(1 Jn. 5:20) Does this passage support the deity of Christ?

CLAIM: John writes, “This is the true God and eternal life” (1 Jn. 5:20). But what does the “this” refer to? Does it refer to Christ? Or does it refer to the Father?

RESPONSE: There are a number of reasons for believing that the Greek word “this” (outos) refers to Jesus—not the Father:

First, Jesus is the nearest antecedent. An antecedent is what comes immediately before the pronoun. For instance, if you wrote, “I talked with my friend about the governor. He is such an idiot!” To what does the “he” refer? It could either modify “my friend” or it could modify “the governor.” Grammatically, unless we have good reason to think otherwise (1 Jn. 2:22; 2 Jn. 7), the nearest antecedent is governor—not your friend. Thus, you should assume (all evidence being equal) that the nearest antecedent is in view.

Now apply this principle to 1 John 5:20. There we read, “We know that the Son of God has come, and has given us understanding so that we may know Him who is true; and we are in Him who is true, in His Son Jesus Christ. This is the true God and eternal life.” To what does the “this” refer? If we follow this contextual and grammatical principle, the nearest antecedent is “Jesus Christ.” Hence, Jesus God is “the true God.” We see a clear parallel to this syntax earlier in the very same chapter. Earlier, John uses the expression “This is the One” (houtos estin) to refer to “Jesus Christ” (1 Jn. 5:6).

Second, John uses the word “life” (zōē) for Jesus, but never for the Father. Greek expert Daniel Wallace writes, “Christ is also said to be (zōē) in John’s writings (John 11:25; 14:6; 1 John 1:1-2), an epithet nowhere else used of the Father.”[1]

Third, the word for “this” (outos) is used of Jesus the majority of the time, but never used of the Father. Again, Wallace writes, “Of the approximately seventy instances in which outos has a personal referent, as many as forty-four of them (almost two-thirds of the instances) refer to the Son. Of the remainder, most imply some sort of positive connection with the Son. What is most significant is that never is the Father the referent.”[2]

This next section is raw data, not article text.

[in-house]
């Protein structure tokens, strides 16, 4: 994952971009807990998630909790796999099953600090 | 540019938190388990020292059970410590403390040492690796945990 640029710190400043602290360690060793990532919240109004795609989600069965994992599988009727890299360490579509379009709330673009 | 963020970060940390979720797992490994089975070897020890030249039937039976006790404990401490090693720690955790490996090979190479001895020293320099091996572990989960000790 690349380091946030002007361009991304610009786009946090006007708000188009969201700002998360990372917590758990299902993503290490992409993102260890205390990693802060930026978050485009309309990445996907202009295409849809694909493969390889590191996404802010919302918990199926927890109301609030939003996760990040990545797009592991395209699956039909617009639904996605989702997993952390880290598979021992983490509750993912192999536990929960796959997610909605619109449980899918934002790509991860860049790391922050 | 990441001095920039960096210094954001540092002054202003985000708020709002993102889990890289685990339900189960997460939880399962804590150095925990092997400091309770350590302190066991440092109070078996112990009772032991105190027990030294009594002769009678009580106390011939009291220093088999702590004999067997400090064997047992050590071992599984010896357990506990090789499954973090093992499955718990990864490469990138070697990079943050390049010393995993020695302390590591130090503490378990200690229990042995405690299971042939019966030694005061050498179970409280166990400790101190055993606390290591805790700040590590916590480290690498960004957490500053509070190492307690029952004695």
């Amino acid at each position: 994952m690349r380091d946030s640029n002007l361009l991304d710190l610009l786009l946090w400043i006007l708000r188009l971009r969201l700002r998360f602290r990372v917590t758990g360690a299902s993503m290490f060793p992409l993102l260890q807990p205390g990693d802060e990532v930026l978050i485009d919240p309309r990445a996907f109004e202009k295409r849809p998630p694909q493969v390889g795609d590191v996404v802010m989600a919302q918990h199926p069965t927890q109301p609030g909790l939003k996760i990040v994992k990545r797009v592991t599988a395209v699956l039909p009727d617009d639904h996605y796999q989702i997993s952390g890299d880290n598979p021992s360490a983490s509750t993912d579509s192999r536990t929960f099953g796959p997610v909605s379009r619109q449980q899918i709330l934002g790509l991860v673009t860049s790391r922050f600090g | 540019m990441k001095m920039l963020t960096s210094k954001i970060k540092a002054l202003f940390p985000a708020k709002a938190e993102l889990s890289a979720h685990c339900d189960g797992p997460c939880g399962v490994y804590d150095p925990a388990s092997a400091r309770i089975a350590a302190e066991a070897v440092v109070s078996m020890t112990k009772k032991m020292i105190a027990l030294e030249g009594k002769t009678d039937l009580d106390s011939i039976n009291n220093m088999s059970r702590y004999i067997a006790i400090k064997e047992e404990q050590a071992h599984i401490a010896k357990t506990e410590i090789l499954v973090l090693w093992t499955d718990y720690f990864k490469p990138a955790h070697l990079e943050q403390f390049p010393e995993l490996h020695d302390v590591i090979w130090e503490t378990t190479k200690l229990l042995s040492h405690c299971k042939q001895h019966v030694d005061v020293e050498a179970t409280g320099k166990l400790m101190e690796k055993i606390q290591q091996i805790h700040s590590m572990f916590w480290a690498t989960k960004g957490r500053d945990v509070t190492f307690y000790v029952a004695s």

Fourth, this conclusion to the letter serves as an inclusio with the opening of the letter. An inclusio refers to bookends of a letter. For example, in his gospel, John opens by explaining who Jesus is and how to come to Christ (Jn. 1:1-18), and then, he concludes in the same way (Jn. 20:28-31). Similarly, in his letter, John begins with a high affirmation of Jesus’ humanity (1 Jn. 1:1-4), and it would make sense to conclude with a clear affirmation of his deity (1 Jn. 5:20). Regarding this affirmation of Jesus’ deity in 1 John 5:20, Schnackenburg writes, “This seems to occur intentionally at the end of the letter, at the climax of the triumphant expression of faith. It is hardly an accident that it is precisely from the beginning (1:1, 18) and the end (20:28) of [the Gospel of] John that the light of Jesus’ divinity shines forth most fully. The climactic Christological confession becomes visible here in all its clarity.”[3]

[1] Daniel B. Wallace, Greek Grammar beyond the Basics: An Exegetical Syntax of the New Testament (Grand Rapids, MI: Zondervan, 1996), 327.

[2] Daniel B. Wallace, Greek Grammar beyond the Basics: An Exegetical Syntax of the New Testament (Grand Rapids, MI: Zondervan, 1996), 327.

[3] Rudolf Schnackenburg, The Johannine Epistles (Tunbridge Wells, UK: Burns & Oates, 1992), 263. Cited in Colin G. Kruse, The Letters of John, ed. D. A. Carson, Second Edition, Pillar New Testament Commentary (Grand Rapids, MI; London: William B. Eerdmans Publishing Company; Apollos, 2020), 212.